Tom Clancy, bestselling author of military novels, dies; Famous writers observe government incompetence; Joy Castro discusses the perils of writing about family; Website tips to help authors connect with readers; and other news.
Deep Thoughts humorist pens novel about Hawaii; the art of reading poetry backwards; Roger Ebert lives on in London; the pitfalls of marrying a writer; and other news.
Barnes & Noble will shutter Fictionwise.com and its affiliated e-book sites on December 4; thieves took a portable writing desk used by Middlemarch author George Eliot from the Nuneaton Museum in England; Dwell created a map of independent bookstores across America; and other news.
Nobel prize-winning poet Wislawa Szymborska, as well as Surrealist artist and poet Dorothea Tanning, passed away yesterday in their respective countries; novelist Paul Auster has engaged in a war of words with Tayyip Erdogan, the prime minister of Turkey; Open Letters Monthly examines the hidden life of Virginia Woolf's institutionalized half-sister, Laura Makepeace Stephen; and other news.
Almost a decade after its creation, the experimental poetry movement Flarf—in which poets prowl the Internet using random word searches, e-mail the bizarre results to one another, then distill the newly found phrases into poems that are often as disturbing as they are hilarious—is showing signs of having cleared a spot among the ranks of legitimate art forms.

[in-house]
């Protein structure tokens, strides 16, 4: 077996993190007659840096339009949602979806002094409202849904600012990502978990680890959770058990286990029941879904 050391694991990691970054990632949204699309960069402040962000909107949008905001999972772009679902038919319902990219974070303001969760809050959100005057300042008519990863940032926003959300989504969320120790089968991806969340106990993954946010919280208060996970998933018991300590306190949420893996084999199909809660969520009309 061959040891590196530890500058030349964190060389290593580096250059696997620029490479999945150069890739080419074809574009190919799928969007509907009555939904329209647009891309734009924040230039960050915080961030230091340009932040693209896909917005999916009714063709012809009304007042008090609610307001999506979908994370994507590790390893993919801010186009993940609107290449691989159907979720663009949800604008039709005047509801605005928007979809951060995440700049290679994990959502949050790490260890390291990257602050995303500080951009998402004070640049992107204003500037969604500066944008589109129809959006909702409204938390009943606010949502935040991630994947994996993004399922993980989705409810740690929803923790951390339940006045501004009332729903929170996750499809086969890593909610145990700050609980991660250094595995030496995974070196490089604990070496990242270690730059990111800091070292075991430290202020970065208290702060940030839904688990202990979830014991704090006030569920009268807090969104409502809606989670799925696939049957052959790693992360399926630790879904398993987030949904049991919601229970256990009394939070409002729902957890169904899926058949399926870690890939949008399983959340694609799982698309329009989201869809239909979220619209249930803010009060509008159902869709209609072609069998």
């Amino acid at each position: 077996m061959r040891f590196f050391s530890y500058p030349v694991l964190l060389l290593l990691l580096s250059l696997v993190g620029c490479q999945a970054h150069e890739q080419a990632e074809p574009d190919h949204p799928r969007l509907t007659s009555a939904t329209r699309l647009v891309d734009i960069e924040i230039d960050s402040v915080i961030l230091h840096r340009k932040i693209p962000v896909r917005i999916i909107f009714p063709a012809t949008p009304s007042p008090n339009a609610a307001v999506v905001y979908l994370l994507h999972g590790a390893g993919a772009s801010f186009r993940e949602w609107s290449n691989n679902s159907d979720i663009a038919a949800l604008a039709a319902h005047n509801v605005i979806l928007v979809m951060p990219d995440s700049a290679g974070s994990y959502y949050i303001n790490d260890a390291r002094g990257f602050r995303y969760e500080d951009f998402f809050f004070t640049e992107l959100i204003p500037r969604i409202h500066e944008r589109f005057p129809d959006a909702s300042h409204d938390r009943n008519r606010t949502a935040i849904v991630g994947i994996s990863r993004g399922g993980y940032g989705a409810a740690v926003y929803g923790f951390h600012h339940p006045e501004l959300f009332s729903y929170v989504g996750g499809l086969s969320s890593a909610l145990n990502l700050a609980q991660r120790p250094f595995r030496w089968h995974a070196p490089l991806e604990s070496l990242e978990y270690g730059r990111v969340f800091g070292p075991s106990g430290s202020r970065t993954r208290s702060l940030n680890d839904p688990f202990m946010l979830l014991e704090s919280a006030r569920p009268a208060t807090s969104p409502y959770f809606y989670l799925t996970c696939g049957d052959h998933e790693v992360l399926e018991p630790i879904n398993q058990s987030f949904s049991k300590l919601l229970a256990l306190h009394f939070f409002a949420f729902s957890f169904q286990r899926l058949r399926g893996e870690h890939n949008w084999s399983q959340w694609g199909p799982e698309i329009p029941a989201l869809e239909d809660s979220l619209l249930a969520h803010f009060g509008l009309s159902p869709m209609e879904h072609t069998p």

Among the many poetry collections that have been published in the weeks leading up to National Poetry Month, Jim and Dave Defeat the Masked Man, a collaborative book of sestinas by James Cummins and David Lehman released by Soft Skull Press in February, features perhaps the most prestigious and, simultaneously, zany cast of characters to appear in a book of poems since Alan Kaufman's Outlaw Bible of American Poetry was published by Thunder's Mouth Press seven years ago.